1. What caught my eye in the second picture, was the vigorous rosemary bush! It is an annual in these parts, though I managed to over winter one this year with pretty good success.

  2. David, yes I usually manage to keep a few Rosemary plants through the Winter. Unfortunately one or two succumb as well.

  3. absolutely adorable. the grand-daughter.

  4. OOOH, where did your MIL get the greenhouses? I live in the US though and probably cant get them. :( I also love your mini greenhouses, so awesome, but after looking online it looks like you get them in the UK and not here...figures. Also, your granddaughter is beautiful! This year I am looking forward to having all 4 of my kiddos helping me in the garden. Too bad its still 32 degrees out :(

  5. I cut back our autumn fruiting raspberries too but haven't yet as many new shoots as you have although my canes are in an exposed position on the plot so I guess it isn't surprising.

  6. This is where I have bought mini-greenhouses from in the past:

  7. Lara is so adorable. I am happy that you posted your beetroot seedlings photo. This is my first time growing them in fall and I saw some popping out already but were unsure whether it is beetroot seedling or weed. Definitely beetroot seedlings.

  8. I'm trying celeariac for the first time this year after being given some by a friend. I've sown beetroot in cell trays but will try some direct as I have a cloche which I've never got round to using.

  9. Your grand-daughter is really lovely (and lovely name, my girl third name is Lara)!

    I would like to plant raspberries, but apparently it doesn't get cold enough in Auckland!



  10. Great photos of all your plants and granddaughter. I really love the photo of the frozen water droplet on the broccoli leaf.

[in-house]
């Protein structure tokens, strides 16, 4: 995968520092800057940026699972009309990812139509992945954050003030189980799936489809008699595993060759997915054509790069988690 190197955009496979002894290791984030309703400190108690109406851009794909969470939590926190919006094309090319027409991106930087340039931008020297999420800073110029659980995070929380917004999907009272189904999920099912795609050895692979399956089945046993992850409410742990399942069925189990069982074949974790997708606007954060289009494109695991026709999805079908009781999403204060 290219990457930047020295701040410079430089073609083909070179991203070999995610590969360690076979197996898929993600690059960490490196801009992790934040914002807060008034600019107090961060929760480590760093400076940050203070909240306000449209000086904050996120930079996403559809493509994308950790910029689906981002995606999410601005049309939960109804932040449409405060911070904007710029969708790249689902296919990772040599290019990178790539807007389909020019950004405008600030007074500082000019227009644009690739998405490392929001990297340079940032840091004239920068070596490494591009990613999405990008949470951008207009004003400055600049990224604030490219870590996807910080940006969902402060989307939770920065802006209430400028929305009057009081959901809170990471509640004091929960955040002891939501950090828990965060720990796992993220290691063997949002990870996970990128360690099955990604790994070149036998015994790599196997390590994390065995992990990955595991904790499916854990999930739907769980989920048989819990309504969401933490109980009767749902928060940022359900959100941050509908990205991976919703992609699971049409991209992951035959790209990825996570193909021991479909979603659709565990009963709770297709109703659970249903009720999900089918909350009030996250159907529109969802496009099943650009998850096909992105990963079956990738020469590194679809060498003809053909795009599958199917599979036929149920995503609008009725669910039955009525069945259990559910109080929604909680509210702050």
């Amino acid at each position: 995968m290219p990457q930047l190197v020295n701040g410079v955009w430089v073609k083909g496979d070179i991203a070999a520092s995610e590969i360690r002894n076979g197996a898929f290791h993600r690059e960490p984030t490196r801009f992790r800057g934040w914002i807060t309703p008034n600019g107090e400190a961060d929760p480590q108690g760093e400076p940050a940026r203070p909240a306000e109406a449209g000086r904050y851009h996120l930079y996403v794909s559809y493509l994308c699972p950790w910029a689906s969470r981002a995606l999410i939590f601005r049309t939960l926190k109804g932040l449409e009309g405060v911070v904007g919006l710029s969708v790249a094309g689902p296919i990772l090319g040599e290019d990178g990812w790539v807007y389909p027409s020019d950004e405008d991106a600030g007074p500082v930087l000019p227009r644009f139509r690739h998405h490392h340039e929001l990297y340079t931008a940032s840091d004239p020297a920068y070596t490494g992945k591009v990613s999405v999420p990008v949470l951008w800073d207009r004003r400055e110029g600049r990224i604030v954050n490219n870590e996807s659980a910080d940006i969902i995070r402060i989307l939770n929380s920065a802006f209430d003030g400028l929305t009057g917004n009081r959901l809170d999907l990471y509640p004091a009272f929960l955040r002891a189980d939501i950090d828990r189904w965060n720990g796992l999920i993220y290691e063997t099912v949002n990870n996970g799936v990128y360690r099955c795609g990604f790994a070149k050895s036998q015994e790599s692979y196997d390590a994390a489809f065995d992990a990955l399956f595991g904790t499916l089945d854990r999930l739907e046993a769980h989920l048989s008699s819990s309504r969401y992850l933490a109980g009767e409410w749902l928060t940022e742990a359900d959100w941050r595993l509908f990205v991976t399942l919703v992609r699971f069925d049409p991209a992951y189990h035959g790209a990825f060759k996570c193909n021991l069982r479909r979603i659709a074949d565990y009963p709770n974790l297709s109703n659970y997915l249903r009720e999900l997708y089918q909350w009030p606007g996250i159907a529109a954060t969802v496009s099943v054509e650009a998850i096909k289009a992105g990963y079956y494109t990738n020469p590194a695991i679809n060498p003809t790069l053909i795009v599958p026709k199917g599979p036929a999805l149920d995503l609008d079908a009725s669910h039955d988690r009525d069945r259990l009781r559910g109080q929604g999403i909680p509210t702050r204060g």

11. That's a lovely photo of Lara! My celeriac has germinated too, I'm trying to decide how many seedlings to prick out. I may have to copy you next year and sow my tomato seedlings in small pots like that. I used quarter seed trays and even sowing thinly have somehow wound up with 10 Gardener's delight, 6 Marmande, and around 6 of each of 4 other varieties. Way too many, but they look so strong and healthy, I haven't the heart to chuck them! Impressive little beetroot seedlings.

  12. Beautiful little girl!

    I planted radish seeds 3/22 and they were up in 5 days. Radish Cherry Belle. Evidently ready in 22 days.

    I also like the frozen rain drop, looks like an icy sunflower.

  13. Its great to see your seedlngs and fruit plants. Things are progressng nicely. I always seem to learn something from your posts! Gorgeous pic of Lara too.

  14. Oh thanks for the photos of the raspberries, I have never actually seen them growing. I thought they grew on a bush! So do you train them up a support then? They don't do it themselves, do they, you have to tie them? And when did you cut them back?

    I ask because I have a youngberry that throws out canes, and I have nil can experience :)

  15. Ali, these autumn-fruiting raspberries are allegedly self-supporting, but in my experience, all raspberries do need support. I grow mine against a fence, but held in place by a number of horizontal wires. The canes grow to a height of about 8 feet. You can tie them in individually if you have patience (or suitable vertical supports, like my re-cycled washing-line bits!). You cut them down at the end of the year. I do mine in two stages - to about 3 feet in Nov / Dec, and then to ground level in Jan / Feb.

  16. Thanks for the link BTW! Have a good day!